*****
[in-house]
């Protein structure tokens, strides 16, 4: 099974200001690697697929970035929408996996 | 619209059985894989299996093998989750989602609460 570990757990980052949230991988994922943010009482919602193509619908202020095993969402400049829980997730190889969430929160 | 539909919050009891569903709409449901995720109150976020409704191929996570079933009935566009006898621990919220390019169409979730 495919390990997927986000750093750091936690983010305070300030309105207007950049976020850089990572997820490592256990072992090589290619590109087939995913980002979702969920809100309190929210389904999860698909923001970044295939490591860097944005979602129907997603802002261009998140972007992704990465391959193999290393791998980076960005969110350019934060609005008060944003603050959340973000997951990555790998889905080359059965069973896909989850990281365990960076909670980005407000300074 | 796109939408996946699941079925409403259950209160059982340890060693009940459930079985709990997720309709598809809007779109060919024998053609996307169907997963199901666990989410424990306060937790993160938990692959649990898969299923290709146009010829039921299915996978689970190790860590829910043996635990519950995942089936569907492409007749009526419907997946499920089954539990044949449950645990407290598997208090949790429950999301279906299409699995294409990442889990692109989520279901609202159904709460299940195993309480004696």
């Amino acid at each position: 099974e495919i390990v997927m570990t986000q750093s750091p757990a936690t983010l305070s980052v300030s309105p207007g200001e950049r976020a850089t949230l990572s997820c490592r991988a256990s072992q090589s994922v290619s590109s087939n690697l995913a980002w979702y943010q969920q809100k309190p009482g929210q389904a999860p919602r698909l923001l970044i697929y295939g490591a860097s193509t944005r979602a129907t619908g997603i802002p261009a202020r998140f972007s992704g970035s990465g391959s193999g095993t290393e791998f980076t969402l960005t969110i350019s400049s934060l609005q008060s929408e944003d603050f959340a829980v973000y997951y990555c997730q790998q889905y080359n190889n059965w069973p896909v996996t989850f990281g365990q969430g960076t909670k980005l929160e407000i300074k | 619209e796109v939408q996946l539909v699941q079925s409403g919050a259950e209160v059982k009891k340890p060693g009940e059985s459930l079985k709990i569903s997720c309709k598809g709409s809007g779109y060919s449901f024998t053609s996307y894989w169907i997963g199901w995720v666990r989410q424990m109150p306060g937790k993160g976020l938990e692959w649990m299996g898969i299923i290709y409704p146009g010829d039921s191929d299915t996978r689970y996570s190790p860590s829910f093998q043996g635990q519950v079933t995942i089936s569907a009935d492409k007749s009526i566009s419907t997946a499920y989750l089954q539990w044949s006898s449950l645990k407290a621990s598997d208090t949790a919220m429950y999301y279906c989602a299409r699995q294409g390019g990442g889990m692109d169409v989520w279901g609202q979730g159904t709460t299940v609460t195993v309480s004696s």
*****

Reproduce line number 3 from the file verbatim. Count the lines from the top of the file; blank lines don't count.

């Amino acid at each position: 099974e495919i390990v997927m570990t986000q750093s750091p757990a936690t983010l305070s980052v300030s309105p207007g200001e950049r976020a850089t949230l990572s997820c490592r991988a256990s072992q090589s994922v290619s590109s087939n690697l995913a980002w979702y943010q969920q809100k309190p009482g929210q389904a999860p919602r698909l923001l970044i697929y295939g490591a860097s193509t944005r979602a129907t619908g997603i802002p261009a202020r998140f972007s992704g970035s990465g391959s193999g095993t290393e791998f980076t969402l960005t969110i350019s400049s934060l609005q008060s929408e944003d603050f959340a829980v973000y997951y990555c997730q790998q889905y080359n190889n059965w069973p896909v996996t989850f990281g365990q969430g960076t909670k980005l929160e407000i300074k | 619209e796109v939408q996946l539909v699941q079925s409403g919050a259950e209160v059982k009891k340890p060693g009940e059985s459930l079985k709990i569903s997720c309709k598809g709409s809007g779109y060919s449901f024998t053609s996307y894989w169907i997963g199901w995720v666990r989410q424990m109150p306060g937790k993160g976020l938990e692959w649990m299996g898969i299923i290709y409704p146009g010829d039921s191929d299915t996978r689970y996570s190790p860590s829910f093998q043996g635990q519950v079933t995942i089936s569907a009935d492409k007749s009526i566009s419907t997946a499920y989750l089954q539990w044949s006898s449950l645990k407290a621990s598997d208090t949790a919220m429950y999301y279906c989602a299409r699995q294409g390019g990442g889990m692109d169409v989520w279901g609202q979730g159904t709460t299940v609460t195993v309480s004696s």